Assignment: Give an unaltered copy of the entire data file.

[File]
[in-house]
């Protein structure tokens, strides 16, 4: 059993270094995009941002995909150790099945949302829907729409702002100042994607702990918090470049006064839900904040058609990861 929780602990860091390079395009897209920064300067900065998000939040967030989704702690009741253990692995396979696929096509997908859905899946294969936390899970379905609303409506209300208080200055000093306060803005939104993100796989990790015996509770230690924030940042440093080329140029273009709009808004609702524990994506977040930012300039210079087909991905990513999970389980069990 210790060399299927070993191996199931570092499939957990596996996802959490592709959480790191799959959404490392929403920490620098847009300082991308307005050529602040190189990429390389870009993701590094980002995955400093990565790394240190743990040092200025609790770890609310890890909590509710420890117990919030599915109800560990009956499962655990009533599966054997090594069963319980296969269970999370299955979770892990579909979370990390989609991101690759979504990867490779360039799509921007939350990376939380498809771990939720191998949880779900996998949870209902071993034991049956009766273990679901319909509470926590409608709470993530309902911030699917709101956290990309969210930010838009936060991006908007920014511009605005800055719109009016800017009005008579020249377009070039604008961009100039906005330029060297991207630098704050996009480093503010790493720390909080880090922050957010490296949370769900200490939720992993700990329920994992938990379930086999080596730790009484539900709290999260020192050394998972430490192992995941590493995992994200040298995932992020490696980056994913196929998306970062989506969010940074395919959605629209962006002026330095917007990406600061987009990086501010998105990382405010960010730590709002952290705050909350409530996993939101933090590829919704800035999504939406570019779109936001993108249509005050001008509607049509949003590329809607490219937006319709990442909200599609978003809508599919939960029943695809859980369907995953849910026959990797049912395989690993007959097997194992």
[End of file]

[in-house]
């Protein structure tokens, strides 16, 4: 059993270094995009941002995909150790099945949302829907729409702002100042994607702990918090470049006064839900904040058609990861 929780602990860091390079395009897209920064300067900065998000939040967030989704702690009741253990692995396979696929096509997908859905899946294969936390899970379905609303409506209300208080200055000093306060803005939104993100796989990790015996509770230690924030940042440093080329140029273009709009808004609702524990994506977040930012300039210079087909991905990513999970389980069990 210790060399299927070993191996199931570092499939957990596996996802959490592709959480790191799959959404490392929403920490620098847009300082991308307005050529602040190189990429390389870009993701590094980002995955400093990565790394240190743990040092200025609790770890609310890890909590509710420890117990919030599915109800560990009956499962655990009533599966054997090594069963319980296969269970999370299955979770892990579909979370990390989609991101690759979504990867490779360039799509921007939350990376939380498809771990939720191998949880779900996998949870209902071993034991049956009766273990679901319909509470926590409608709470993530309902911030699917709101956290990309969210930010838009936060991006908007920014511009605005800055719109009016800017009005008579020249377009070039604008961009100039906005330029060297991207630098704050996009480093503010790493720390909080880090922050957010490296949370769900200490939720992993700990329920994992938990379930086999080596730790009484539900709290999260020192050394998972430490192992995941590493995992994200040298995932992020490696980056994913196929998306970062989506969010940074395919959605629209962006002026330095917007990406600061987009990086501010998105990382405010960010730590709002952290705050909350409530996993939101933090590829919704800035999504939406570019779109936001993108249509005050001008509607049509949003590329809607490219937006319709990442909200599609978003809508599919939960029943695809859980369907995953849910026959990797049912395989690993007959097997194992």